There are many options when it comes to airplane choice , transmitter choice , sim choice , etc. The company with probably the best reputation for customer service , quality products and versatility is Horizon Hobby .
http://www.horizonhobby.com/

They carry a line of planes with SAFE or SAFE+ , which is electronics technology that can take you from beginner to intermediate to advanced flying all on the same plane . The SAFE planes are indicated by either "SAFE" , or "SAFE+" , or an "S" at the end of their name .

The SAFE equipped planes work with DSM2/DSMX radios such as Spektrum ( also available at HH ) , I recommend getting at least a 6 channel such as the DX6 .
http://www.horizonhobby.com/dx6-6-ch...itter-spmr6700

The DX6 will be compatible with this sim sold by Horizon Hobby .
http://www.horizonhobby.com/phoenix-...or-v50-rtm5000

Here is a video demonstrating SAFE on a Conscendo Motor Glider .


Hobbyzone Conscendo S RTF and BNF (2 min 59 sec)
Last edited by balsa or carbon; Nov 23, 2015 at 08:12 PM.
Nov 23, 2015, 10:01 PM
Closed Account
The Apprentice S RTF comes with full range DX5e radio safe for learning and is 4 channel plane. Can fly in some wind. Clearview simulator is not the best simulator but is good and can be download for about $40.00 you can get a usb control which looks and fly justt like your dx5e from hobbyking or nitro hobby for about $20.00. This puts you at 360.00 plus tax a A great start also your radio can buddy box at the flying clubs most times. Horizon hobby stands behind there planes so you have help if all is not right. I have the usb control for simulators myself and fly a lot with them.
Last edited by papadwight; Nov 24, 2015 at 12:43 PM.
Nov 24, 2015, 01:25 PM
Registered User

Ask The Experts


Thank You p[ovlhp.
I have looked at the DJI line, the one thing I don't like about them, is you have to use your phone or tablet for FPV,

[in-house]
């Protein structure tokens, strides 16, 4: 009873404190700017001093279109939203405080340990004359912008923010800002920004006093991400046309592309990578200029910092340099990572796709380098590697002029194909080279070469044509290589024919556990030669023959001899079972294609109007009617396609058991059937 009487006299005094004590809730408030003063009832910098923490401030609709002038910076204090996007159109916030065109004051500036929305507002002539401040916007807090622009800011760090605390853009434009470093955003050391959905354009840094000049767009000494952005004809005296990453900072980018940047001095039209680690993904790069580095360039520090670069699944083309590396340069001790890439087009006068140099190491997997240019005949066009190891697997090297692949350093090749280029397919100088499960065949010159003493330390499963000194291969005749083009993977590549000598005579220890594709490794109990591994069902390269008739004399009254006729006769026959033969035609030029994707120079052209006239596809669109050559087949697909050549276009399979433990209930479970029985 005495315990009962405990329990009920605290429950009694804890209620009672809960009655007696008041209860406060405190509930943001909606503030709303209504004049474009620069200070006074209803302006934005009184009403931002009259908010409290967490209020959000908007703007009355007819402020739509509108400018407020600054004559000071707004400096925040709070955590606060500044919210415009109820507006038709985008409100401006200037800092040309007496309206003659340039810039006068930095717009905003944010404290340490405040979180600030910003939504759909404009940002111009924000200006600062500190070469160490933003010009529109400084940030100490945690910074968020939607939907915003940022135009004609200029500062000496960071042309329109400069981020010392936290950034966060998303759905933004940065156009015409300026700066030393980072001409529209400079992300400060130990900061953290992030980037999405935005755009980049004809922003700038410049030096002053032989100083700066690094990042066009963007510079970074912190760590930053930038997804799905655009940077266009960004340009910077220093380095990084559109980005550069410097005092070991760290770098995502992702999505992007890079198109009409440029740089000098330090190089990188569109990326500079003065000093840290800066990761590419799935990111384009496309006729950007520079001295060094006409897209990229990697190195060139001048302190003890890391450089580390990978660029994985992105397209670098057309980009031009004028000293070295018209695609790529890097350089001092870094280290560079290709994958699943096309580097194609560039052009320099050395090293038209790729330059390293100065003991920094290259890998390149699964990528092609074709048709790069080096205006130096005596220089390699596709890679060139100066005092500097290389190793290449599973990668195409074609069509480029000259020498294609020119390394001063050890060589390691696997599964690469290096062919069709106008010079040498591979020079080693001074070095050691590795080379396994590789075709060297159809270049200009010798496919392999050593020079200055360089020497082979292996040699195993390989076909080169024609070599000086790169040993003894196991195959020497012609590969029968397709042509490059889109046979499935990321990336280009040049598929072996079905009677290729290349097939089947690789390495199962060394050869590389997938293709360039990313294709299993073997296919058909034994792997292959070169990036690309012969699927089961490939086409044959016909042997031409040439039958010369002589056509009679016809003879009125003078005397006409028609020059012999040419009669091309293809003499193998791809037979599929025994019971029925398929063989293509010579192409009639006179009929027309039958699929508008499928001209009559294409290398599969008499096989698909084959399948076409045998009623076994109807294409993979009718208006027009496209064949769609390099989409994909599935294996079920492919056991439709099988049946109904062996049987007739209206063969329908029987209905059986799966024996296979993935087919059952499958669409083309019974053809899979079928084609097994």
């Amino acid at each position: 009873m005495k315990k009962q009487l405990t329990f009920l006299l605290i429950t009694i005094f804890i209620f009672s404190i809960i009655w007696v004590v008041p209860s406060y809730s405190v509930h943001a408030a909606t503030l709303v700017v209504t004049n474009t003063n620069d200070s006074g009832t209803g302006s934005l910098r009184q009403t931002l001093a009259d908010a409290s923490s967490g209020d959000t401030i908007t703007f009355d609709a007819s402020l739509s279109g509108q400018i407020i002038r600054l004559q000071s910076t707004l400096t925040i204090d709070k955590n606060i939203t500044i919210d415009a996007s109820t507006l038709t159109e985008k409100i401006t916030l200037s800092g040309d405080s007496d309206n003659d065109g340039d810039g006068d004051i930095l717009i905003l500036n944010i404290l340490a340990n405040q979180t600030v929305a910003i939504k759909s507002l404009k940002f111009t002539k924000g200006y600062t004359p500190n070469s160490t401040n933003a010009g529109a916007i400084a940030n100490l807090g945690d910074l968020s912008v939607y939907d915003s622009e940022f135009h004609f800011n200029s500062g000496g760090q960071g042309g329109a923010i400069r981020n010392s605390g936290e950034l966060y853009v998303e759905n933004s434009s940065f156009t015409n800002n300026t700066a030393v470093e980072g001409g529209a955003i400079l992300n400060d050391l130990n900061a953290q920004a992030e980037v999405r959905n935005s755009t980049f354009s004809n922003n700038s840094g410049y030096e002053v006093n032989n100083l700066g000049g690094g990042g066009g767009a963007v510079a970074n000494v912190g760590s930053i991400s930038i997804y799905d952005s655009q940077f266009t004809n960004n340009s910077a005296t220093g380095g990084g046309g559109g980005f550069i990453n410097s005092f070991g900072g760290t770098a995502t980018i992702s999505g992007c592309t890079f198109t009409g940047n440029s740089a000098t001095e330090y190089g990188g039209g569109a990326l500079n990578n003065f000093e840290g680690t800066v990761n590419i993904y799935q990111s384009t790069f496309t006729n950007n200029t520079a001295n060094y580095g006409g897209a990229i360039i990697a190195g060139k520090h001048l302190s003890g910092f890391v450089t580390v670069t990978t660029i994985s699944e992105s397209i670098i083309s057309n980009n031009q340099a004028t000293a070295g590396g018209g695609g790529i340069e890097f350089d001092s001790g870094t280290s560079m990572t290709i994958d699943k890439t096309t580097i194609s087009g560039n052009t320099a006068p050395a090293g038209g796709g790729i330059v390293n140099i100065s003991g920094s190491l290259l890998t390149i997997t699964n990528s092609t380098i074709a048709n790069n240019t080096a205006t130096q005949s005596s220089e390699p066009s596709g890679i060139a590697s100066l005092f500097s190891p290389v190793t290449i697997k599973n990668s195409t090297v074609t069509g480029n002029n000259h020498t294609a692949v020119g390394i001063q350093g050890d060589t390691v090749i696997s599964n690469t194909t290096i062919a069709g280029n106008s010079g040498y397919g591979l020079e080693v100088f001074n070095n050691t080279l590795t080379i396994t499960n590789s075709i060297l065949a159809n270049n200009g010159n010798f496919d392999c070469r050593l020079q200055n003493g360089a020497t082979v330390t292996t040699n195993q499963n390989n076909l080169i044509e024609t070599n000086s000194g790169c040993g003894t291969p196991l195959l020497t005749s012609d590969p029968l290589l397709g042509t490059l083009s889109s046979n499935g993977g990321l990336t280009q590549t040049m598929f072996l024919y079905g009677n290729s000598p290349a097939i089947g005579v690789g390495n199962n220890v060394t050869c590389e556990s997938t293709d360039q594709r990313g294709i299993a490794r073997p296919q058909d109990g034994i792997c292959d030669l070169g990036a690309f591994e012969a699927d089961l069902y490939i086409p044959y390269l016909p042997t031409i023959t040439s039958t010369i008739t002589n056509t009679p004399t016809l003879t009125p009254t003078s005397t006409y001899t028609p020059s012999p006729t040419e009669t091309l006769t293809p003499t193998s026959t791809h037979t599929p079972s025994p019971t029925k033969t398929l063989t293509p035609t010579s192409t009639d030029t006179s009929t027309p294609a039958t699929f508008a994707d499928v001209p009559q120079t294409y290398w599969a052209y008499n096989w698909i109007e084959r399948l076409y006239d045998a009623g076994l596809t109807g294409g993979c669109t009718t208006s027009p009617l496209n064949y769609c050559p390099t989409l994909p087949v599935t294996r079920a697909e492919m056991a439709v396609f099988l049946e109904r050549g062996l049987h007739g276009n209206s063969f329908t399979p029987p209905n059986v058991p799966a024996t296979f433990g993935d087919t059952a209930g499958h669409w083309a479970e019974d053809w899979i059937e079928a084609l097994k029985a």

I have have been looking at Blade 350 pro, Like the Chroma, but out of my price range.
Also looking at some of the Walkera Brands.
On both I have read not so good reviews, the Walkera has LVC issues,
The Blade, I have read that it the quad falls over it breaks the GPS antenna, both have poor customer service.
BUT they both have FPV screens built in.
In the mean time I have been reading up on the FAA stuff, need a lawyer to help me translate it.
Looking for good on line Quad tests.
Nov 24, 2015, 10:08 PM
Registered User
Quote:
Originally Posted by seindianaflyer
My budget is about $400. ... I can also fly walking distance from my house landing on cut grass. . .
Sounds a bit like me, field just round the corner, taught myself, used a Bixler V1, eventually replaced with a V1.1. Original Tx a HK6V2 ~$25US and replaced by a Turnigy 9x <$60US and eventually zapped it/updated it to ER9x software. The Rxs are compatible and cheap. $400 sounds quite enough. There is also the option of building your own after the Bixler and DIYs can be cheap ~<$10 for an airframe and move the electronics over when the airframe becomes too damaged. Electronics and all for less than $100 ($50?).

Parts needed - got that on the home computer and should be there in a couple of days time.
Nov 25, 2015, 05:58 PM
Registered User
Maybe you can start out with the WL Toys F959 or F949. RTF for about $50.